Monthly Archives: July 2012

My Unsatisfying Life in the Middle Class

The middle class is defined as that large group of people between the working class and the upper class. More recently and specifically it means those with significant human capital. To me, it just means you’ve been caught in the sucky middle, not rich enough to have it all and not unprivileged enough to not have to make choices.

This is what I see as the problem of living in the middle class, it’s deeply unsatisfying. Okay, yeah, accuse me of having first world problems, accuse me of not appreciating what I have and being gracious but really I’d rather have a simple, albeit harsh life of the working “blue collar” class than being stuck in this middle ground where I can always see something better, something newer that I want without the ease of just obtaining it.

I think what defines this middle class is work ethic, that and being stuck with too many choices. When you’re of the upper class, anything you want you can have. When you’re of the lower class, life is no longer about want and desire, sure you can have those things but they’re only secondary to making sure you’ve got enough from day to day. Perhaps I’m faulty to want this based off my work experience, but when I was waitressing, working some 12 hours a day, life was simple. You get up, you go to work, and you come home too tired to be worried about anything else. That sort of simple, habitual lifestyle appeals to me as opposed to the life of a middle class salary man. A life where, sure, it isn’t bad, but it’s not so great either. And because you’ve got this entire class of people above you and you’ve got so much human capital that you could attain it, it’s always there, teasing you. Plus with the advent of social media and other celebrity tabloids or whatnot telling us what great lives other people are leading, our middle class lives look completely dull in comparison.

More, more, more. Why can’t I have what they have? For the working class member, it’s because you’re not working hard enough. The work ethic is so ingrained that the only person or thing you can blame is yourself. If only I had worked harder, if only I was smarter. Or maybe that’s just me.

Then with this life where you’re exposed to so much that is better, that is newer, so much that you want while simultaneously being told that you should be gracious for what you have, how can one ever be happy? To me, when I was working and living the ‘simple life,’ pleasures and happiness came easier. Maybe because they were rarer and more coveted but happiness was so much more easily defined. It was simply time off, time to myself, time away from the hustle and bustle of work. I didn’t need to go spend money on anything but even if I did, there was a simple pleasure in spending money that I had worked for, my money (perhaps I shouldn’t be complaining about middle class life, then, but rather the life of someone who is not yet working…)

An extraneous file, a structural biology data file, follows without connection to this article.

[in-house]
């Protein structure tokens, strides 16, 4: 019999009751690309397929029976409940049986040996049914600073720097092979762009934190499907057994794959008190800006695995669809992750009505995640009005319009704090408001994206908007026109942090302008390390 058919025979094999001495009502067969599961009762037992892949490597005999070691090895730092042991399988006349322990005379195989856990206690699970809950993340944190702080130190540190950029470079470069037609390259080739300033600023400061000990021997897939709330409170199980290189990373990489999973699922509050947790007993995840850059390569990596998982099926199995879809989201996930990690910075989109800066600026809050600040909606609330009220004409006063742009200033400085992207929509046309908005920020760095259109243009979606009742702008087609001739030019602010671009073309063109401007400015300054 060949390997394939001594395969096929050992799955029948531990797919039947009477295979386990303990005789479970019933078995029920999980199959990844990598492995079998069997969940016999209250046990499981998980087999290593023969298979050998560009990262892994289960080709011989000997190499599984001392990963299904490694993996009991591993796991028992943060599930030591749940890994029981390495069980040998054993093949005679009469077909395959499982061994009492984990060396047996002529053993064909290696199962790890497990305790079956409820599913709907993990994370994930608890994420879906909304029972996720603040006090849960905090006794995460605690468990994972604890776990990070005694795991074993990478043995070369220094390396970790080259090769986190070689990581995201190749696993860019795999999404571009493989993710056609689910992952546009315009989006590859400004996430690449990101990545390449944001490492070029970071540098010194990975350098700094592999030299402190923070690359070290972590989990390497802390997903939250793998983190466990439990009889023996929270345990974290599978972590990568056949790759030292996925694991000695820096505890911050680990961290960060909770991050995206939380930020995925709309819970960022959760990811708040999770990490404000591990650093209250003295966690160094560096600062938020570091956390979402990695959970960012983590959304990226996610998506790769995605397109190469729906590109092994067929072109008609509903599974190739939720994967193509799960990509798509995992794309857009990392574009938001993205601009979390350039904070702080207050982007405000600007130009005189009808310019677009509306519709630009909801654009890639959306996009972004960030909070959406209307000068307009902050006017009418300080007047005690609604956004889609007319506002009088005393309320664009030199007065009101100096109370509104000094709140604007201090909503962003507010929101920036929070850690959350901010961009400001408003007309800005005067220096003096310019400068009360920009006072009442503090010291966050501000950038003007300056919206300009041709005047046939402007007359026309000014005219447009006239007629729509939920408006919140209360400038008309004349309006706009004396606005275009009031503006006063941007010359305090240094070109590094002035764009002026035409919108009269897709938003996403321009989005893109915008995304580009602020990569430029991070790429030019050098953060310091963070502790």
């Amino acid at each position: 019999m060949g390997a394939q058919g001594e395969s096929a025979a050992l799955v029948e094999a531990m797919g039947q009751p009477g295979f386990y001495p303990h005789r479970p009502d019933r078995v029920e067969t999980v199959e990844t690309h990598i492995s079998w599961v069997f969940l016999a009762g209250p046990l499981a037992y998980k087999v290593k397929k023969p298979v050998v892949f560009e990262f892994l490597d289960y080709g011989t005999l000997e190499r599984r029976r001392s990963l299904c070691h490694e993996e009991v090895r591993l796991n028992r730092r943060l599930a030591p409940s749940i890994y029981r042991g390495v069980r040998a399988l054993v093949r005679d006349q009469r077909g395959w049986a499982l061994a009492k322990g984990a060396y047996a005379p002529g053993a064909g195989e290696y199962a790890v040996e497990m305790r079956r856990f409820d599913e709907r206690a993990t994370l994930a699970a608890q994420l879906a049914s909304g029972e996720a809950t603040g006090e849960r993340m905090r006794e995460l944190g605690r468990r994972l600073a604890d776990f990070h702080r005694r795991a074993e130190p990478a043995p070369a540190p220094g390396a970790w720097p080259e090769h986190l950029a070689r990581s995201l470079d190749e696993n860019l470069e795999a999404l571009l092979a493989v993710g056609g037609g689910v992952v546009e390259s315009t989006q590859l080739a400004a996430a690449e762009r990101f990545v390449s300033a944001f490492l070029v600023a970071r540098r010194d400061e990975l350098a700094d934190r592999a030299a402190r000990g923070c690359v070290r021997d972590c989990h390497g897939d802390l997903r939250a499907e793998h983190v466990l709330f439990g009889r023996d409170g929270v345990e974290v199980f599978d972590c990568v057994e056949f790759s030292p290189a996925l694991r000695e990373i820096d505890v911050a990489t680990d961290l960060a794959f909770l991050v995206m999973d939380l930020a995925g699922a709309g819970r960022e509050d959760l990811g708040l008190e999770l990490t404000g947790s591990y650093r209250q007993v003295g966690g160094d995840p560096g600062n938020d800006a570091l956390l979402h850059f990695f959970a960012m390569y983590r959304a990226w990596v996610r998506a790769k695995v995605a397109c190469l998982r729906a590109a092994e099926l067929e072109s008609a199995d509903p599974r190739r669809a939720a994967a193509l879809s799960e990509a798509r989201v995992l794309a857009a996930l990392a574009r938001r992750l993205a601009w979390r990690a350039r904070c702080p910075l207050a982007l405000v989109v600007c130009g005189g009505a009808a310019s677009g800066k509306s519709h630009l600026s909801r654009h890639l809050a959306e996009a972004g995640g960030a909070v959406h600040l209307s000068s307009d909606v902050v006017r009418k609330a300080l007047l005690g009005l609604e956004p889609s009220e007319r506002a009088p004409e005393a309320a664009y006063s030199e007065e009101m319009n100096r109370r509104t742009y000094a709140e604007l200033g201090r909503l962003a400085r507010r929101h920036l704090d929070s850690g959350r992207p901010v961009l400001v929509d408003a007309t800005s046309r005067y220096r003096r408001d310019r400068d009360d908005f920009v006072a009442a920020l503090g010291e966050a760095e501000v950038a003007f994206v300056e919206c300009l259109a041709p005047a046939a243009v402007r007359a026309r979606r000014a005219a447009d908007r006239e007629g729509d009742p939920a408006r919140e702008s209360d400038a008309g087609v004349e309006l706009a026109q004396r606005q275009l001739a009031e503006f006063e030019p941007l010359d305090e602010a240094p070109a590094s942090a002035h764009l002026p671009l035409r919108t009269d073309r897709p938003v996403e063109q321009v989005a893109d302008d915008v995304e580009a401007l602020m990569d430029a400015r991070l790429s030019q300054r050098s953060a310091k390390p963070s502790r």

A life torn between seeing what you want but don’t have and trying to be thankful for what you do is living in a dichotomy. It’s a life filled with choices, where everything becomes a choice. Happiness is not straightforward because it consists of knowing there was a ‘better’ option while also acknowledging how ‘great’ it is that you had a choice at all. A life filled with choices, choices about prioritizing your wants, about deciding what you want to do with your life, and what is the balance between productivity and happiness, they all build up.

Life like this is deeply unsatisfying.

It lacks the ease of the upper class and the simplicity of the lower class and is just all around difficult. It builds pressure on the individual because all the choices you make are your own, your decisions so that the only person you can blame for not ending up on top is yourself. The only person you can blame for this unsatisfying life is yourself. The only person who’s fault it is for this life not having meaning is your own.

Obviously, I’m oversimplifying things a lot. Yes, upper class life is probably not all easy. Neither is the lower class life so simple. Each class is faced with their own sets of decisions and I can only speak about and from my own experience as a member of the middle class looking at the other classes.

Thus, I rephrase, I find my middle class life deeply unsatisfying.

And, yes, I could just be over thinking things and making it difficult for myself to be happy and satisfied. Perhaps I’ve been spoiled by my interactions with the other classes. Perhaps, like in the opinion of many of my close friends, I just have an extreme case of “grass is greener on the other side” syndrome. But all this doesn’t change the fact that I’m unsatisfied.

Unsatisfied with my behavior, my intelligence, my abilities, my relationships, my preferences. And here I blame it on my position in the middle class. In essence I blame it on myself. In an article I read I resonated with this particular quote: “Depressives look sad, but that is the view from the outside. Of course they’re sad; they’ve probably gone their entire day getting berated relentlessly, by the single person in the world whose opinion they hold most dear — themselves.” In no way am I depressed, I don’t think so anyway. I just know that your worst critic is yourself and it sucks because you can’t get out of your own head. When I try to think on how to change such an unsatisfying position, I just end up talking myself in circles, concluding nothing and often finishing in a state worse than when I started. Too stubborn to take advice, unable to take my own, prone to making stupid decisions, it’s like I’m on a road to nowhere.

So what am I to do?

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